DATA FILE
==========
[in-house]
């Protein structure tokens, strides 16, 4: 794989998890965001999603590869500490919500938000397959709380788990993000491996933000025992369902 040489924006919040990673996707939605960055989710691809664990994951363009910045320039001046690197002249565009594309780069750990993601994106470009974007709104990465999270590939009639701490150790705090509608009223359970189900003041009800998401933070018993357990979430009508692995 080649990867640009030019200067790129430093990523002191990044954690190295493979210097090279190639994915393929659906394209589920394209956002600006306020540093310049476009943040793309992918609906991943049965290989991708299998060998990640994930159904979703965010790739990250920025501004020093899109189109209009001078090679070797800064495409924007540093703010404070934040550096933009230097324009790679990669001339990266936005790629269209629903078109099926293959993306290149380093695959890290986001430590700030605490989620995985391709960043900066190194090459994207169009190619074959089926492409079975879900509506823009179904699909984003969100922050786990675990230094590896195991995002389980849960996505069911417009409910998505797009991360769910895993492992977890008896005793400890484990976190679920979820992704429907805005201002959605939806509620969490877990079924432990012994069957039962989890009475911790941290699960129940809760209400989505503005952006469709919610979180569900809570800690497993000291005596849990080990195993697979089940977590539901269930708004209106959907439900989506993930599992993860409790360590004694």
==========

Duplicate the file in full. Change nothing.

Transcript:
[in-house]
């Protein structure tokens, strides 16, 4: 794989998890965001999603590869500490919500938000397959709380788990993000491996933000025992369902 040489924006919040990673996707939605960055989710691809664990994951363009910045320039001046690197002249565009594309780069750990993601994106470009974007709104990465999270590939009639701490150790705090509608009223359970189900003041009800998401933070018993357990979430009508692995 080649990867640009030019200067790129430093990523002191990044954690190295493979210097090279190639994915393929659906394209589920394209956002600006306020540093310049476009943040793309992918609906991943049965290989991708299998060998990640994930159904979703965010790739990250920025501004020093899109189109209009001078090679070797800064495409924007540093703010404070934040550096933009230097324009790679990669001339990266936005790629269209629903078109099926293959993306290149380093695959890290986001430590700030605490989620995985391709960043900066190194090459994207169009190619074959089926492409079975879900509506823009179904699909984003969100922050786990675990230094590896195991995002389980849960996505069911417009409910998505797009991360769910895993492992977890008896005793400890484990976190679920979820992704429907805005201002959605939806509620969490877990079924432990012994069957039962989890009475911790941290699960129940809760209400989505503005952006469709919610979180569900809570800690497993000291005596849990080990195993697979089940977590539901269930708004209106959907439900989506993930599992993860409790360590004694």